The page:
When ‘Norway’ poured out of your computer speakers in the height of blogging madness, there were fanboy yelp’s of ‘this is what we’ve been waiting for!’ rumbling for months and begging for more. A track that essentially spoke of the regular Beach House fabric but beaming with a filigree delight of a huskier, woozier sound ‘Norway’ proved that beyond the catalogues that compared their psych-pop to the likes of Mazzy Star, Galaxie 500 and so on, Beach House had turned they’re gaze skywards and beyond simple echoing harmonies.
In fact that’s the basis of the change, Victoria Legrand has grasped at something more like a sexy mystique on the new record than wide-eyed fragility; her voice spoiling her delicate, bohemian image and newly clipped Alex Scally heralding it with slippery guitar lines. This is the other recognisable change on the album, Scally’s playing on the opening track ‘Zebra’. We follow his sprightly fingers gliding into distorted artworks, backed by organ calls and drum tolls like some eerie instrument of doom. I’m not suggesting Beach House have gone Goth, but there is a wandering dark element that comes as it pleases like a wandering sprite.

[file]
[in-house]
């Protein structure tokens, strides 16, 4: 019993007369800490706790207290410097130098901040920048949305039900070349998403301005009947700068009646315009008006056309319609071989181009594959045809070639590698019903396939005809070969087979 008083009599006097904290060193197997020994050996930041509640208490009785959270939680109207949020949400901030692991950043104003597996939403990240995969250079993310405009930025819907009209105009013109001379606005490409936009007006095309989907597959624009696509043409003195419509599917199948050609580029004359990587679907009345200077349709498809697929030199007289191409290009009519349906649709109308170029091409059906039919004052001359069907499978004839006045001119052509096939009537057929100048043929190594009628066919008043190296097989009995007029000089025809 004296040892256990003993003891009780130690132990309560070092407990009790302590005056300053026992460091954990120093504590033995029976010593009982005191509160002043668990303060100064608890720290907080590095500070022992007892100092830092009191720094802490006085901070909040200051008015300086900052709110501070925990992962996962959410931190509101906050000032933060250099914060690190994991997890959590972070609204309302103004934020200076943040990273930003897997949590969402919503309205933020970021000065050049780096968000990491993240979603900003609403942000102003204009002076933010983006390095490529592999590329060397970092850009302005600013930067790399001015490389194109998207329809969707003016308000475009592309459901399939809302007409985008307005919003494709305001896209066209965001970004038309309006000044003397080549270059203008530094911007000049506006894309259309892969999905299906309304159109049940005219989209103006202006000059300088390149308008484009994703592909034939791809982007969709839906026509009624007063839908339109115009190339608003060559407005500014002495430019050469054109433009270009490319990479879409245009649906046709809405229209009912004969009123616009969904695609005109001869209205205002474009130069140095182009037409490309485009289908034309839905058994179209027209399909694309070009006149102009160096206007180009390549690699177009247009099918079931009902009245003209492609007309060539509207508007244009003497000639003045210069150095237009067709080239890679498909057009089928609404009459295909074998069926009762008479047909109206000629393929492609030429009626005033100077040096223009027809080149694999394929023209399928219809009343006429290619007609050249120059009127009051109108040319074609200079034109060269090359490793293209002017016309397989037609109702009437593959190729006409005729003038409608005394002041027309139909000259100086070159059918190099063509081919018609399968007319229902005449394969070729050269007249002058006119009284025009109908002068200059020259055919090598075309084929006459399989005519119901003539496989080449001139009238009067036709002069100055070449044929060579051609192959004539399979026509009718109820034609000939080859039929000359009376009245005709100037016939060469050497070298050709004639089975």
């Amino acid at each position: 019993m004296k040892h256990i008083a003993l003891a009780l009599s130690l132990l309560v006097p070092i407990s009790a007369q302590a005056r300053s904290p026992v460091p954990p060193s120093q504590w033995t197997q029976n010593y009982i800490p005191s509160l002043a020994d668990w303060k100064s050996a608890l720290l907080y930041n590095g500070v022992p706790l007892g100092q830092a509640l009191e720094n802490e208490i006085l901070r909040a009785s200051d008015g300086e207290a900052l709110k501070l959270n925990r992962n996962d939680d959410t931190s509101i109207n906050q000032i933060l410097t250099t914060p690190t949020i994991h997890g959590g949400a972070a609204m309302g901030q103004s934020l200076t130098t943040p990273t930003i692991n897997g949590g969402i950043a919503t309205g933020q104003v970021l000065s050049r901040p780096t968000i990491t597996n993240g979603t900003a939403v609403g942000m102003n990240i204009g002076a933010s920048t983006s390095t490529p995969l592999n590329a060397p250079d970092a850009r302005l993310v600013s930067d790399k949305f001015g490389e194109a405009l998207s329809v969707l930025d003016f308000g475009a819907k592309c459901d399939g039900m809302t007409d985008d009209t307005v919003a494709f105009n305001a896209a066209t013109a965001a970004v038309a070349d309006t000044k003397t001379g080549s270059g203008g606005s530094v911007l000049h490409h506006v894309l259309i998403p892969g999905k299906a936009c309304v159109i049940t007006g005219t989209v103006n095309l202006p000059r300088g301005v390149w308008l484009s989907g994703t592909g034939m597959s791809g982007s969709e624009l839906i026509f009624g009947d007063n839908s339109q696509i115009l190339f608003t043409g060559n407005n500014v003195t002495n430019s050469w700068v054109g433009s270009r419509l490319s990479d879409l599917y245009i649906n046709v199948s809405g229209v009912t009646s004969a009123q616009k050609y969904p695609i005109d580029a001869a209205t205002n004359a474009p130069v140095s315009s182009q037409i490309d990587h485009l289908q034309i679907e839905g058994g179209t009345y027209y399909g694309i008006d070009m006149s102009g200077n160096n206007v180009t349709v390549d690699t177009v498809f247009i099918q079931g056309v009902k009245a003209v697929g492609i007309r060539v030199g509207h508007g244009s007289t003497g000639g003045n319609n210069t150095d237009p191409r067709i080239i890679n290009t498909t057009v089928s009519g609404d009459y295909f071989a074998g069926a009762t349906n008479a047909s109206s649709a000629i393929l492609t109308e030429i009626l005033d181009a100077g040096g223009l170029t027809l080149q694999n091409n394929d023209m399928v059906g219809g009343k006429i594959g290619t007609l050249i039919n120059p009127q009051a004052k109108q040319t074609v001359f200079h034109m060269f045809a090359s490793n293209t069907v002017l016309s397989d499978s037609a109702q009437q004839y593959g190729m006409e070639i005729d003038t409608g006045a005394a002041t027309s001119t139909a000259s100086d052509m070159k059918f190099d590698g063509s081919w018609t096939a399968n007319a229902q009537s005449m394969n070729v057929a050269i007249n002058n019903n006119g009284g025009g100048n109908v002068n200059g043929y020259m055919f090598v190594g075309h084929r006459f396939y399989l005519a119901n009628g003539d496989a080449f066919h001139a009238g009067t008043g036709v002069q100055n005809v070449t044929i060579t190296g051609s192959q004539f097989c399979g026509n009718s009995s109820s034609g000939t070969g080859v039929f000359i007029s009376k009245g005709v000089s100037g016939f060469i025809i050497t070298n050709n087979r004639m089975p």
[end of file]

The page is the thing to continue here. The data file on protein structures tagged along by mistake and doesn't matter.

As Devotion picked up where their eponymous debut left off, the production along with the hazy melodies remained fairly similar, a change in tone and production is duly noted then on Teen Dream. Where Devotion seemed to respond to the animal emotion, raw production ruled by a gritty bite, the new album professes a soft as butter sound of clarity, allowing the wonderfully husky vocals to take centre stage.
Like an actors mask, the simple lullaby hides the true identity of ‘Take Care’ that, once revealed, shows an untouched depth to the human condition: “I’ll take care of you, it’s true” is drummed sweetly into you like honeying drones floating you into your dreams. There’s a rumbling tenderness in ‘Real Love’ that’s hard to shake, slowed down and oozing sexuality like velvet waves. Harpsichords and hushed beats whirl in some tracks, while ‘Used To Be’ swims in a warm, pleasurable hum.
In the sad yet commonplace ‘one listen’ culture we’ve found ourselves living in, the depth hidden amongst Teen Dream will have many people missing out; returning to this record garners it a strength as you uncover the layers of shimmering nuances and secret delights you have missed the first time round. Highly recommended.
mp3:> Beach House: ‘Norway’